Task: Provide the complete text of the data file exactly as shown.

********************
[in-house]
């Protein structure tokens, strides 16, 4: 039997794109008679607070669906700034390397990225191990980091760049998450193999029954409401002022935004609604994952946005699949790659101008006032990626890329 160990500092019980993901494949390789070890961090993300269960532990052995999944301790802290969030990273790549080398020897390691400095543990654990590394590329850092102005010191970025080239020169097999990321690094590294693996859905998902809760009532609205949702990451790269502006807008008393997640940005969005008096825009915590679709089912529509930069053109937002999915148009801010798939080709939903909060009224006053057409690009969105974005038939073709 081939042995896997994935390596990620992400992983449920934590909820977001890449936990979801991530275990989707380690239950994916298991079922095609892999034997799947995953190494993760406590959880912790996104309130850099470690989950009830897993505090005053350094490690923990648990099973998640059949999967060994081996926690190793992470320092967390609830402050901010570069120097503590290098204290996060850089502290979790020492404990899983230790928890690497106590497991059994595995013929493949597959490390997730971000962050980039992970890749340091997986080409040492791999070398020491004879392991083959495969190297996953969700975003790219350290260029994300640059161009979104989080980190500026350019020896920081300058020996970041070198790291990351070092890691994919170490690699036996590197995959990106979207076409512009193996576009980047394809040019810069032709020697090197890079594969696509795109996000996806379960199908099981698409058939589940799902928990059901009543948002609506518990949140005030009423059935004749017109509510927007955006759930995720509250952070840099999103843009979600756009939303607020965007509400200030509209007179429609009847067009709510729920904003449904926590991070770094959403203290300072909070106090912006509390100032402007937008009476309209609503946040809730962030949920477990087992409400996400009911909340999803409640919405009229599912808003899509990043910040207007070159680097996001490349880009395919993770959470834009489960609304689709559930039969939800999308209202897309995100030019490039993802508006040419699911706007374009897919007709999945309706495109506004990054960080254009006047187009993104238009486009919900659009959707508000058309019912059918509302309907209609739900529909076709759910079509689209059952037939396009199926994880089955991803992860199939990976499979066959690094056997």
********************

[in-house]
């Protein structure tokens, strides 16, 4: 039997794109008679607070669906700034390397990225191990980091760049998450193999029954409401002022935004609604994952946005699949790659101008006032990626890329 160990500092019980993901494949390789070890961090993300269960532990052995999944301790802290969030990273790549080398020897390691400095543990654990590394590329850092102005010191970025080239020169097999990321690094590294693996859905998902809760009532609205949702990451790269502006807008008393997640940005969005008096825009915590679709089912529509930069053109937002999915148009801010798939080709939903909060009224006053057409690009969105974005038939073709 081939042995896997994935390596990620992400992983449920934590909820977001890449936990979801991530275990989707380690239950994916298991079922095609892999034997799947995953190494993760406590959880912790996104309130850099470690989950009830897993505090005053350094490690923990648990099973998640059949999967060994081996926690190793992470320092967390609830402050901010570069120097503590290098204290996060850089502290979790020492404990899983230790928890690497106590497991059994595995013929493949597959490390997730971000962050980039992970890749340091997986080409040492791999070398020491004879392991083959495969190297996953969700975003790219350290260029994300640059161009979104989080980190500026350019020896920081300058020996970041070198790291990351070092890691994919170490690699036996590197995959990106979207076409512009193996576009980047394809040019810069032709020697090197890079594969696509795109996000996806379960199908099981698409058939589940799902928990059901009543948002609506518990949140005030009423059935004749017109509510927007955006759930995720509250952070840099999103843009979600756009939303607020965007509400200030509209007179429609009847067009709510729920904003449904926590991070770094959403203290300072909070106090912006509390100032402007937008009476309209609503946040809730962030949920477990087992409400996400009911909340999803409640919405009229599912808003899509990043910040207007070159680097996001490349880009395919993770959470834009489960609304689709559930039969939800999308209202897309995100030019490039993802508006040419699911706007374009897919007709999945309706495109506004990054960080254009006047187009993104238009486009919900659009959707508000058309019912059918509302309907209609739900529909076709759910079509689209059952037939396009199926994880089955991803992860199939990976499979066959690094056997």